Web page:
Halotestin (Fluoxymesterone)

HALOTESTIN®

Pharmacia & Upjohn

Fluoxymesterone

Androgenic – Anabolic Steroid

Action And Clinical Pharmacology: Endogenous androgens are responsible for normal growth and development of the male sex organs and for maintenance of secondary sex characteristics. These effects include growth and maturation of the prostate, seminal vesicles, penis, and scrotum; development of male hair distribution, such as beard, pubic, chest, and axillary hair; laryngeal enlargement, vocal cord thickening, and alterations in body musculature and fat distribution. Drugs in this class also cause retention of nitrogen, sodium, potassium, and phosphorus, and decreased urinary excretion of calcium. Androgens have been reported to increase protein anabolism and decrease protein catabolism. Nitrogen balance is improved only when there is sufficient intake of calories and protein.

Androgens are responsible for the growth spurt of adolescence and for eventual termination of linear growth, brought about by fusion of the epiphyseal growth centers. In children, exogenous androgens accelerate linear gowth rates, but may cause disproportionate advancement in bone maturation. Use over long periods may result in fusion of the epiphyseal growth centers and termination of the growth process. Androgens have been reported to stimulate production of red blood cells by enhancing production of erythropoietic stimulation factor.

During exogenous administration of androgens, endogenous testosterone release is inhibited through feedback inhibition of pituitary luteinizing hormone (LH). At large doses of exogenous androgens, spermatogenesis may also be suppressed through feedback inhibition of pituitary follicle stimulating hormone (FSH).

Inactivation of testosterone occurs primarily in the liver.

The half-life of fluoxymesterone after oral administration is approximately 9.2 hours.

Indications And Clinical Uses: Males: Replacement therapy in conditions associated with symptoms of deficiency or absence of endogenous testosterone such as the male climacteric and/or impotence resulting from: a. Primary hypogonadism (congenital or acquired) – testicular failure due to cryptorchidism, bilateral torsion, orchitis, vanishing testis syndrome; or orchidectomy. b. Hypogonadotropic hypogonadism (congenital or acquired) – idiopathic gonadotropin or LHRH deficiency, or pituitary-hypothalamic injury from tumors, trauma, or radiation.

Delayed puberty, provided it has been definitely established as such, and is not just a familial trait.

Females: For palliation of androgen-responsive recurrent mammary cancer in women who are more than 1 year but less than 5 years postmenopausal, or who have been proven to have a hormone-dependent tumor as shown by previous beneficial response to castration.

Contra-Indications: Known hypersensitivity to the drug. Males with carcinoma of the breast. Males with known or suspected carcinoma of the prostate gland.

Pregnancy: Women known or suspected to be pregnant.

Patients with serious cardiac, hepatic or renal disease.

Manufacturers’ Warnings In Clinical States: Hypercalcemia may occur in immobilized patients and in patients with breast cancer. If this occurs, the drug should be discontinued.

Prolonged use of high doses of androgens (principally the 17-alpha-alkyl-androgens) has been associated with development of hepatic adenomas, hepatocellular carcinoma, and peliosis hepatis – all potentially life-threatening complications.

Cholestatic hepatitis and jaundice may occur with 17-alpha-alkyl-androgens. Should this occur, the drug should be discontinued. This is reversible with discontinuation of the drug.

Geriatrics: Geriatric patients treated with androgens may be at an increased risk of developing prostatic hypertrophy and prostatic carcinoma although conclusive evidence to support this concept is lacking.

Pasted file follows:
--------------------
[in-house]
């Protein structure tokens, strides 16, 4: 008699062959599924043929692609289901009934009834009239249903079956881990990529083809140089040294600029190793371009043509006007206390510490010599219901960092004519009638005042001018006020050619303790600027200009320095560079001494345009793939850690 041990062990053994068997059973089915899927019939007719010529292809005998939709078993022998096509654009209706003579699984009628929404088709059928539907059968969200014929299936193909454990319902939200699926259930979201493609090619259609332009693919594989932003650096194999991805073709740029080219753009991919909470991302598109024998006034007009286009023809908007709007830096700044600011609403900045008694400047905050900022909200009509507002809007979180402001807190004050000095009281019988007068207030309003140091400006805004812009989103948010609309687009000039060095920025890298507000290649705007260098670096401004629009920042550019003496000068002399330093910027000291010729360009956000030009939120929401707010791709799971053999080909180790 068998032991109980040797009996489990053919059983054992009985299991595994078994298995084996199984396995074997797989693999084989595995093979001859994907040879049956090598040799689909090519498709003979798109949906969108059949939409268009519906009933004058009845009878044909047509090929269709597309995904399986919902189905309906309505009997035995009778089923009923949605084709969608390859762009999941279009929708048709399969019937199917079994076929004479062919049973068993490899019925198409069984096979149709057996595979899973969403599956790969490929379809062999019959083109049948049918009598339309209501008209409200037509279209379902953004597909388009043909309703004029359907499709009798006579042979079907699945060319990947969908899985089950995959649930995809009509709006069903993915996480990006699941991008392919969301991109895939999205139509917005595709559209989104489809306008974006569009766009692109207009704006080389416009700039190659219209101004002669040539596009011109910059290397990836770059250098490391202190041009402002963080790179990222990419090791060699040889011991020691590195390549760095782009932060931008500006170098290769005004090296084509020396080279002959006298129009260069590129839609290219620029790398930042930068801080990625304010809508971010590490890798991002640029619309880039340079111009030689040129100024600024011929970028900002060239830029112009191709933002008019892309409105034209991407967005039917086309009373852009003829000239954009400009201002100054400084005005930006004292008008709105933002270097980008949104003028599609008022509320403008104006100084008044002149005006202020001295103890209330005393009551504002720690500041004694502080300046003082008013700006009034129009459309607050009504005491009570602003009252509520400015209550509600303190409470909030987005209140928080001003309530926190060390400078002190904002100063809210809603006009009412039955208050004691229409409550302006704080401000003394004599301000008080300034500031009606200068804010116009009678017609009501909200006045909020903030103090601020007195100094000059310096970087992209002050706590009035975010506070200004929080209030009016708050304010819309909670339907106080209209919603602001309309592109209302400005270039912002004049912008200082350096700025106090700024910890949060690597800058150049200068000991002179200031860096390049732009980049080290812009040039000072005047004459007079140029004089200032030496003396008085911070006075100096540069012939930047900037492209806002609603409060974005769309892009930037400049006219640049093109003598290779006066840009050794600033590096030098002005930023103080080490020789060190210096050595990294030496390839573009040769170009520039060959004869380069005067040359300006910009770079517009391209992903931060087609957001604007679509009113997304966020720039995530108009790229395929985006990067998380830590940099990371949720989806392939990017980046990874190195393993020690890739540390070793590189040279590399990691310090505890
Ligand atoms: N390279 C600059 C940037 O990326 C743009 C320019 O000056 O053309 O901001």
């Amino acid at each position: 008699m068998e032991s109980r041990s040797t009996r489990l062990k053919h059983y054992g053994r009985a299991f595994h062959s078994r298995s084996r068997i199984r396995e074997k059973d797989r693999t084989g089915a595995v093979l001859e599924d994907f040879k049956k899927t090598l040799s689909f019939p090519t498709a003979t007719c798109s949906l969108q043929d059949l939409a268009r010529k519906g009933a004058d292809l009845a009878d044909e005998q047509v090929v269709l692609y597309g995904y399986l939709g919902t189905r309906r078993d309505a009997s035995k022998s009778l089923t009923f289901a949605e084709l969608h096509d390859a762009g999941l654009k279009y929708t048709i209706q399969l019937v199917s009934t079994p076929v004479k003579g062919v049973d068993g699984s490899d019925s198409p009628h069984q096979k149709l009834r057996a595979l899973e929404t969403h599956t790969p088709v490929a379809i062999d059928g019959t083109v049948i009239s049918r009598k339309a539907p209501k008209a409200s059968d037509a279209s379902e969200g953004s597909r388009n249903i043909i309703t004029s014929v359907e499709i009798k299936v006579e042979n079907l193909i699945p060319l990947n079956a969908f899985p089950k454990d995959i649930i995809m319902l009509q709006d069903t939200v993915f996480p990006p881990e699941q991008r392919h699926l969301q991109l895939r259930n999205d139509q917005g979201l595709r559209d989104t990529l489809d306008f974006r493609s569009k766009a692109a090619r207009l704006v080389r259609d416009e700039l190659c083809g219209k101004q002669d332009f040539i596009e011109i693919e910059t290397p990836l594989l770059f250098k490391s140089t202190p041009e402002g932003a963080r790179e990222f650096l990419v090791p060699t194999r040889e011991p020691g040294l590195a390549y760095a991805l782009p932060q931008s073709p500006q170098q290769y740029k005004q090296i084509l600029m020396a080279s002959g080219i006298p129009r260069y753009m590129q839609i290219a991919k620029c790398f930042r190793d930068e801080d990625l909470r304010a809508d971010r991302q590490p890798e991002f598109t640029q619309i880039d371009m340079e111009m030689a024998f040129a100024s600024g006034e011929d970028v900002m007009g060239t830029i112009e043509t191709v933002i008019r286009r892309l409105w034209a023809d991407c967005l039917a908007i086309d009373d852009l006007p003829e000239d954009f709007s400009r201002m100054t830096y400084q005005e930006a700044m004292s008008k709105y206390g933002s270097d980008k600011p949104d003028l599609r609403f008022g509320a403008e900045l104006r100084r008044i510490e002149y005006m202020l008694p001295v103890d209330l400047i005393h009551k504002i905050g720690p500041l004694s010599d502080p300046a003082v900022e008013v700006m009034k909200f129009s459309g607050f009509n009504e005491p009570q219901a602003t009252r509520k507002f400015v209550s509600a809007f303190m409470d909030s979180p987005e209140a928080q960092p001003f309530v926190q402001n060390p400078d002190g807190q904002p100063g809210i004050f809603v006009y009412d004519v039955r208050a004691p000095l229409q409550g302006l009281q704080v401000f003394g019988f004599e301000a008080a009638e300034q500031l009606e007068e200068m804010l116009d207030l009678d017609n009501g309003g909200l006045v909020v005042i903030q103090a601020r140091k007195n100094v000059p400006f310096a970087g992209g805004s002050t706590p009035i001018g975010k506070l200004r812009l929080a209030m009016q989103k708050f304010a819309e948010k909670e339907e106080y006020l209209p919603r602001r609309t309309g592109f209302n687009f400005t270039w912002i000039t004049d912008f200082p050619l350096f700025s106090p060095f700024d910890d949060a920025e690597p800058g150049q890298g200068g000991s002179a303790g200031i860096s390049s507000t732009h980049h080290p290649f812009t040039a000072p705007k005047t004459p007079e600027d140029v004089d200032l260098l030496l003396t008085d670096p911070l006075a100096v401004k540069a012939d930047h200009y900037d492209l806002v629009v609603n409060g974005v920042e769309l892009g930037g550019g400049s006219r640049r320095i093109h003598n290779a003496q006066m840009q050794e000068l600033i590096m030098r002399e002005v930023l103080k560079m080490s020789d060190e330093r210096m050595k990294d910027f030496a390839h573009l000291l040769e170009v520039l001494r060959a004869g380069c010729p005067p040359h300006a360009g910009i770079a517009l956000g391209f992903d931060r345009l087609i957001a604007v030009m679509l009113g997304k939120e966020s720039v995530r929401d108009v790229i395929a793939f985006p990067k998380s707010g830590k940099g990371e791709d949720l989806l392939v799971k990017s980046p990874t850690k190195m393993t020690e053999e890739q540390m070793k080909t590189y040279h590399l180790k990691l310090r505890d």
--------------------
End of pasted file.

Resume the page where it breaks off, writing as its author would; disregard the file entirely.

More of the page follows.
Edema, with or without congestive heart failure, may be a serious complication in patients with pre-existing cardiac, renal or hepatic disease.

Gynecomastia may develop and occasionally persists in patients being treated for hypogonadism.

Androgen therapy should be used cautiously in males with delayed puberty. Androgens can accelerate bone maturation without producing compensatory gain in linear growth. The effect on bone maturation should be monitored by assessing bone age of the wrist and hand every 6 months.

This drug has not been shown to be safe and effective for the enhancement of athletic performance. Because of the potential risk of serious adverse health effects, this drug should not be used for such purpose.

Precautions: General: Women should be observed for signs of virilization which is usual following androgen use at high doses. Discontinuation of drug therapy at the time of evidence of mild virilism is necessary to prevent irreversible virilization. A decision may be made by the patient and the physician that some virilization will be tolerated during treatment for breast carcinoma.

Patients with benign prostatic hypertrophy may develop acute urethral obstruction. Priapism or excessive sexual stimulation may develop. Oligospermia may occur after prolonged administration or excessive dosage. If any of these effects appear, the androgen should be stopped and if restarted, a lower dosage should be utilized.

This product contains FD&C Yellow No. 5 (tartrazine) which may cause allergic-type reactions (including bronchial asthma) in certain susceptible individuals. Although the overall incidence of FD&C Yellow No. 5 (tartrazine) sensitivity in the general population is low, it is frequently seen in patients who also have ASA hypersensitivity.

Information for the Patient: Patients should be instructed to report any of the following: nausea, vomiting, changes in skin color and ankle swelling. Males should be instructed to report too frequent or persistent erections of the penis and females any hoarseness, acne, changes in menstrual periods or increase in facial hair.

Laboratory Tests: Women with disseminated breast carcinoma should have frequent determination of urine and serum calcium levels during the course of androgen therapy (see Warnings).

Because of the hepatotoxicity associated with the use of 17-alpha-alkylated androgens, liver function tests should be obtained periodically.